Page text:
Less than a week after the James Webb Space Telescope was ready for science, the first reports of discoveries of galaxies at record distances and, therefore, at record early times, appeared in preprint editions. More importantly, these galaxies appear so massive that they defy our understanding of how structure in the universe forms.
Now the first two of these reports have undergone mandatory peer review and have been accepted for publication in the Scientific journal Astrophysical Journal Letters, which proves the robustness of the result. However, astronomers are still waiting for the definitive proof – spectroscopy.
Just five days after the James Webb Space Telescope began its science observations in July, the first reports of record-breaking came in galaxies Back. not yet Scientific journalsbut on the arXiv.org preprint server where researchers, eager to publish their findings, usually upload their manuscripts simultaneously with submissions to journals.
Although the articles have not yet gone through the peer-review process that is so critical to science, they have naturally attracted media attention.
Notes that challenge theories
It wasn’t just that the explored universe had now grown in size. What’s even more interesting is that the galaxies apparently host more stars than we ever thought possible. Indeed, the very basics of our understanding of how massive structures accumulate over time are being challenged; “The Cosmological Standard Model”.
“From a theoretical point of view, the observed masses are very puzzling,” explains Charlotte Mason, associate professor at the Center for Cosmic Dawn (DAWN) in Copenhagen. “We expect that we will have to search a much larger area of space before finding such large galaxies. The average galaxy simply has not had time to build up a very large mass in the short period between the Big Bang and the time we see them.”
Mason is the co-author of one of the first two papers now accepted for publication. This work, led by Marco Castellano at the INAF Osservatorio Astronomico di Roma, reports on the discovery of many more distant galaxies on record.
The report appeared in preprint simultaneously with another paper, led by MIT’s Rohan Naidu, which analyzed the same field in the sky and found many of the same galaxies.
Fairly strong result
As detailed in a recent press release from the Cosmic Dawn Center, the technique used to determine distances is a quick but somewhat unreliable method, which has been known to occasionally confuse nearby galaxies (or even local stars) with very distant galaxies. To confirm the distance, each galaxy must be followed up with a more time-consuming spectrometer, in which the exact wavelength of each photon is measured.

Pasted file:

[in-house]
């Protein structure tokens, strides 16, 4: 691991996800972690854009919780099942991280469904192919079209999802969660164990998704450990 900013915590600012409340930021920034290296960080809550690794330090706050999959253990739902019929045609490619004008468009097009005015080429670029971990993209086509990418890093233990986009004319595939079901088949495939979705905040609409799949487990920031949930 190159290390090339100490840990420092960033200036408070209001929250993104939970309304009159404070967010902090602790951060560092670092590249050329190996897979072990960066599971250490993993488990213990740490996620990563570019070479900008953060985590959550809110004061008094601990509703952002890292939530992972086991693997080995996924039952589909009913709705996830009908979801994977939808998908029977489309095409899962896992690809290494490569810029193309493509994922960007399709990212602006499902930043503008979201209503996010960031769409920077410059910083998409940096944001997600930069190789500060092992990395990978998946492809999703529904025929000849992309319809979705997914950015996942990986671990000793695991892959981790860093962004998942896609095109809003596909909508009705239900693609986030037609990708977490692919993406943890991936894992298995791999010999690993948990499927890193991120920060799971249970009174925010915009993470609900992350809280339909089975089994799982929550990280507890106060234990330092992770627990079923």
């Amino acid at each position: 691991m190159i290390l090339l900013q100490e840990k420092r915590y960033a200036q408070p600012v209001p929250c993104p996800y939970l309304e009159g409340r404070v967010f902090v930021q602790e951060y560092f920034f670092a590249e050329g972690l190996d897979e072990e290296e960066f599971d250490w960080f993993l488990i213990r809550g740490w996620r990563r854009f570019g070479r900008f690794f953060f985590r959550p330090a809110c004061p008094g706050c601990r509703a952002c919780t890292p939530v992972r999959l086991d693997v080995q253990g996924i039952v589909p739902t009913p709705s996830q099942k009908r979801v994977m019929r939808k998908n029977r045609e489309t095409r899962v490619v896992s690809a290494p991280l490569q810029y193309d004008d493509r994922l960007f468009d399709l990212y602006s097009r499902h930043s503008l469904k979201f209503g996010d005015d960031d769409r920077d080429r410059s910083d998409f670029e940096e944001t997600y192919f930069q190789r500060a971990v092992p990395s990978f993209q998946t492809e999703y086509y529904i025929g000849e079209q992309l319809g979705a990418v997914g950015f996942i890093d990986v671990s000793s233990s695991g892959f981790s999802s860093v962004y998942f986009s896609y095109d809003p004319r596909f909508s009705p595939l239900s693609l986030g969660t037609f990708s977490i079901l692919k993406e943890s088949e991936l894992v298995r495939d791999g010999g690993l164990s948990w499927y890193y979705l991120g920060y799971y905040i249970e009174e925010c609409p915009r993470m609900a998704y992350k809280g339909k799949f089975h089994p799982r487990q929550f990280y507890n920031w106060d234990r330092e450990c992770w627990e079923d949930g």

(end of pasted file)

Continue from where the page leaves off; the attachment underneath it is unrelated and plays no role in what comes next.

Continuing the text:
Despite the missing spectral analysis, the distances between two galaxies – dubbed GLASS-z10 and GLASS-z12 – appear fairly clear. And the fact that two different teams, using two different analyzes of the same data, found the same distance is reassuring.
Moreover, the analysis by Naidu’s team was used in exactly the same way for a slightly less distant galaxy, as also observed with James Webb, and recently confirmed through spectroscopy by a third team led by Haley Williams at the Minnesota Astrophysical Institute.
Gabriel Brammer, associate professor at DAWN, was involved in studies conducted by both Naidu’s team and Williams’ team. He is also the developer of software used for data analysis. As is common in astronomy, Brammer’s software is publicly available, and is a popular tool among other astronomers.
“We used the same software and analysis for another galaxy as distant, roughly the same as GLASS-z10. I was very happy to see our results confirmed by spectroscopy. This demonstrates the capability of the analysis and gives us confidence that the extrapolated result is rather robust,” says Brummer.
Early evolution of the galaxy
Although the large masses of galaxies are difficult to reconcile with our current understanding of structure formation, this does not necessarily mean that we will need to revise the Standard Model of the Universe. Several less dramatic, but also interesting explanations are in the works:
“We know very little about it physical condition “The early universe,” says Pascal Ochs, second author on Naidoo’s paper and associate professor at DAWN. Throughout most of the history of the universe, galaxies have been surprisingly inefficient at forming stars. A hitherto unknown mechanism may have enabled early galaxies to form stars faster, or to form brighter stars. “
With upcoming spectroscopy, as well as near-future observations scanning larger volumes of space, the true nature of these and similar mysterious galaxies will soon be revealed.
Naidu et al. Rohan B. arXiv (2022). DOI: 10.48550/arxiv.2207.09434
Marco Castellano et al., Early results from GLASS-JWST. Third. Galaxy candidates at z ∼9–15*, Astrophysical Journal Letters (2022). DOI: 10.3847/2041-8213/ac94d0
Hayley Williams et al, Spectroscopy from Lyman alpha to [O III] 5007 for a magnified galaxy imaged three times at Redshift z = 9.5, arXiv (2022). DOI: 10.48550/arxiv.2210.15699
Niels Bohr Institute
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